Levelland, Texas: Location of a series of independent sightings of a UFO on the night of November 2/3, 1957. Just before 11:00 p.m., Patrolman A. J. Fowler, the duty officer in Levelland, received a telephone call from a farmhand named Pedro Saucedo. The frightened Saucedo had just encountered a brilliantly illuminated UFO while driving with a companion, Joe Salaz (also referred to as Salav, Salvos, Palav and Palaz) about four miles east of the town. The two men had first noticed the object as a flash of light in a nearby field. "We didn't think much about it," Saucedo said, "but then, it rose up out of the field and started toward us, picking up speed." The UFO became distinguishable as a yellow-and-white torpedo-shaped object, about 200 feet long. "When it got nearer," said Saucedo, "the lights of my truck went out and the motor died. I jumped out and hit the deck as the thing passed over the truck with a great sound and a rush of wind. It sounded like thunder, and my truck rocked from the blast. I felt a lot of heat." The men watched the object disappear in the distance and, as it did so, the truck lights came on again. Thinking that Saucedo was under the influence of alcohol, Fowler paid little attention to the call. About an hour later, however, Fowler received a second call, this time from Jim Wheeler. Driving along a highway about four miles east of the town, Wheeler had encountered a 200-foot egg-shaped object resting in the center of the road. As he approached the brilliantly-illuminated UFO, his car's engine and lights failed. Wheeler started to get out of his car. As he did so, the UFO rose into the air. At an altitude of about 200 feet, its lights went off. Simultaneously, the car lights came on again. Wheeler's call was followed by another from José Alvarez, who related an almost identical encounter on a road eleven miles north of Levelland in Whitharral. At 12:05 a.m., Newell Wright (who did not report the experience until the following day) encountered an elliptical object on the road about five miles east of the spot where Wheeler had seen it. His car lights out, his engine stalled, he sat watching the UFO for several minutes before it rose up in the air and disappeared northward. At 12:15 a.m., the duty officer received another phone call from Frank Williams, who had encountered the UFO on the road close to where Alvarez had seen it in Whitharral. The UFO's lights had been pulsating on and off. Each time the lights cam on, William's car lights went off. Finally, the glowing object rose into the air with a loud roar. At an altitude of about 300 feet, its lights went out and it was lost from view. Reports continued to come in to Fowler. At 12:45 a.m., Ronald Martin was driving a truck a few miles west of the spot where Saucedo had encountered the object almost two hours previously. A glowing, reddish UFO landed on the road just ahead of him, turning bluish-green as it did so. The truck stalled and its lights went out. A minute later, the object rose vertically, changing back to its original reddish color. A half hour later, James Long underwent the same experience on a road about five miles north of the town. In the meantime, Sheriff Weir Clem and some of his officers had begun patrolling the roads in search of the mysterious craft. At about 1:30 a.m., close to the spot where Long had encountered the UFO fifteen minutes previously, Sheriff Clem and Deputy Pat McCulloch saw brilliant red oval lights streak across the highway about 300 yards ahead of them. Driving along a few miles behind them, Patrolman Lee Hargrove and Floyd Gavin saw what appeared to them as "a strange-looking flash" close to the ground about a mile in front of them. Later reports revealed that earlier in the evening, two grain combines at Pettit, about fifteen miles northwest of Levelland, had stalled as a UFO passed across the sky. Later, sometime after 1:00 a.m., Fire Marshal Ray Jones had seen the UFO about ten miles north of Levelland. During this encounter, his car lights dimmed and the engine almost died, but started up again. Subsequent investigations revealed that a UFO had been sighted in the Texan towns of Amarillo, Canadian and Midland, and at Clovis, New Mexico. In Canadian, witnesses had observed a figure standing by a landed "submarine-shaped" object. The following day, UFO landings were reported by an Air Force sergeant at Abilene and by an army patrol at White Sands, New Mexico. An unidentified object was observed flying over Deming, New Mexico. Within a radius of twenty miles around Levelland, ten very similar UFO encounters had occurred in less than three hours. A few days later, a United States Air Force (USAF) investigator visited the town. He stayed for about seven hours and interviewed only six of the fifteen witnesses. The Air Force report stated that only three people had seen the "big lights." It was explained as a "weather phenomenon of electrical nature, generally classified as ball lightning or Saint Elmo's fire, caused by stormy conditions in the area, including mist, rain, thunderstorms and lightning." The car engine and light failures were attributed to "wet electrical circuits." Author Donald Menzel and Lyle Boyd have pointed out that at the beginning of November 1957, the region was experiencing an unusual number of electrical storms and the month proved to be the wettest on record in West Texas. They contend that it is an overwhelming probability that the UFO was ball lightning. However, since all the witnesses reported overcast, mist or light rain but no storms or lightning, ufologists have given little credence to this explanation. Because the Levelland sightings occurred on the same night that Sputnik 2 was launched, engineer Leon Davidson has conjectured that the encounters were engineered by the Central Intelligence Agency (CIA) as part of a conspiracy to preempt news coverage of the Russians' achievements in space. The Levelland sightings did, in fact, make headlines around the country. They are remembered as the highlight of a UFO wave which lasted throughout 1957.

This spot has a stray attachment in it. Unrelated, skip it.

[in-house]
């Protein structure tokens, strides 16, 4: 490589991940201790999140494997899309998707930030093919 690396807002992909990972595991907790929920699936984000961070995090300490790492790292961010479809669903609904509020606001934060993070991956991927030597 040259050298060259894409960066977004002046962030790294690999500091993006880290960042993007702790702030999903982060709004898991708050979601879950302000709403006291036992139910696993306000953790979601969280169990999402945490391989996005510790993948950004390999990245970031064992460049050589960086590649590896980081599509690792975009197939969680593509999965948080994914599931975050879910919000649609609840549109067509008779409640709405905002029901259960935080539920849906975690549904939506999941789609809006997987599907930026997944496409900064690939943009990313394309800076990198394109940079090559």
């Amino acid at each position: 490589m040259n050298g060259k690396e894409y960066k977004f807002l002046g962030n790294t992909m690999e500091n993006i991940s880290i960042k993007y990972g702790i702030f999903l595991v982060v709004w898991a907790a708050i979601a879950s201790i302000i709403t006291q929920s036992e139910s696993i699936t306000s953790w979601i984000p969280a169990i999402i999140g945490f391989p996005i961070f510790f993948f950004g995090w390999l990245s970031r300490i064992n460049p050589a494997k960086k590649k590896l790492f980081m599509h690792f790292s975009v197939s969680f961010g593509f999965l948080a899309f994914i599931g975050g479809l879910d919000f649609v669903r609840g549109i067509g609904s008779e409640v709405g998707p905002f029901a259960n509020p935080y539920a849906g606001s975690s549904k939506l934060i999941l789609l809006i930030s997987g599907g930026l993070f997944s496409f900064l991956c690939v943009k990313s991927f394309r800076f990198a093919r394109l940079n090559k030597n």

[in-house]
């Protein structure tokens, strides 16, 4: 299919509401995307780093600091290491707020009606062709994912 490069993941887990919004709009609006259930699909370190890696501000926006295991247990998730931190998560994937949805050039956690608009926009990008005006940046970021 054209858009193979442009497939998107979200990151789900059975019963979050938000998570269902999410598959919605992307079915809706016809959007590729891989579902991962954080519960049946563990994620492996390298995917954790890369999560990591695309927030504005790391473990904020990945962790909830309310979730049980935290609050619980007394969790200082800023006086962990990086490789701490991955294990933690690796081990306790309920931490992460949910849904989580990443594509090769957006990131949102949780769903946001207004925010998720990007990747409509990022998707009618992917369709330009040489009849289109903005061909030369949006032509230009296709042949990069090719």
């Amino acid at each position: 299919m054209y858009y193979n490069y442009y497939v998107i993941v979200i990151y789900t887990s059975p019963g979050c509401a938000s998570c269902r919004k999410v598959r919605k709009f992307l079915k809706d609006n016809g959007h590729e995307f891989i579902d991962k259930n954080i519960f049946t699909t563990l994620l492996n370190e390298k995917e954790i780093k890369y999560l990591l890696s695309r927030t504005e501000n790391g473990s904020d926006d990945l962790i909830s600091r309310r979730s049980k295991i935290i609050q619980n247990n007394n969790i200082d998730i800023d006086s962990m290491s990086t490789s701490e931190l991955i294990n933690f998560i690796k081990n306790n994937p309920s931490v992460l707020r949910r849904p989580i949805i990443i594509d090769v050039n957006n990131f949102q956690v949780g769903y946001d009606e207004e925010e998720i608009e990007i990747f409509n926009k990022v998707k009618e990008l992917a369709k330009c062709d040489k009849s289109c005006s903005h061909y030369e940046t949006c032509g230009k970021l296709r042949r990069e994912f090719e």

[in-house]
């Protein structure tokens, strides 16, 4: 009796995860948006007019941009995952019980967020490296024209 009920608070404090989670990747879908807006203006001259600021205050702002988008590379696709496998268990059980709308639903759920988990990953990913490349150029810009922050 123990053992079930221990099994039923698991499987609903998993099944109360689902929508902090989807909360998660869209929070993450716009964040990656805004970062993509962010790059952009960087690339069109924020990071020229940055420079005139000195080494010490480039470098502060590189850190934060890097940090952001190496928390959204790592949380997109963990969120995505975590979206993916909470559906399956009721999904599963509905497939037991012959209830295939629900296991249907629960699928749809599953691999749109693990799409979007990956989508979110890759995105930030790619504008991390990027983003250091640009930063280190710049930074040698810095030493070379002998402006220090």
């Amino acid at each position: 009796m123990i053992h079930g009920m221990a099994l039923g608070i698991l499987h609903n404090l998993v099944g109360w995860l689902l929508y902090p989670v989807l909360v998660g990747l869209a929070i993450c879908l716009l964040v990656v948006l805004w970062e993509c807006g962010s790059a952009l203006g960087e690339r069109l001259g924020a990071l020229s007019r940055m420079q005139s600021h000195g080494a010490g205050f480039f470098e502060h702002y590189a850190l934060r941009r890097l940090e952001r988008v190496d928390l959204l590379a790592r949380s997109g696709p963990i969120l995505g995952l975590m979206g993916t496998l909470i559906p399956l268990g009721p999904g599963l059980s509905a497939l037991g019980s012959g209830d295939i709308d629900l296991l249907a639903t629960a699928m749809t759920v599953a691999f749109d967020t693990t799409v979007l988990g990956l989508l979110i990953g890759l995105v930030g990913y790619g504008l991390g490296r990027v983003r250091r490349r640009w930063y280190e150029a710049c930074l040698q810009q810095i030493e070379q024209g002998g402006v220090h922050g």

Liberty, Kentucky: Home of Elaine Thomas, Louise Smith and Mona Stafford, victims of a reported abduction by UFO occupants on January 6, 1976. The three women were driving home at night when they saw a domed disk plunging toward them. The massive object stopped short and paced the car, which soon became filled with a blue light and a suffocating heat. The car, accelerating of its own accord, headed towards a gateway in a stone wall. Suddenly, the women found themselves approaching the nearby town of Hustonville. When they reached home, they discovered a period of one hour and twenty-five minutes had elapsed for which they could not account. Strange red marks were found on their necks and back, and cold water burned their skin. The following day, they found that small areas of paint had bubbled up on the car. The case was investigated by the Aerial Phenomena Research Organization (APRO), the Mutual UFO Network (MUFON), the Ohio UFO Investigators' League (OUFOIL) and The National Enquirer. During hypnotic regressions conducted by R. Leo Sprinkle, the women described being taken aboard the UFO and subjected to painful physical examinations. Events during and after the encounter described by the women, some of them difficult to connect with the UFO experience, have a nightmarish quality. This incident is similar to the classic Betty and Barney Hill encounter in New Hampshire.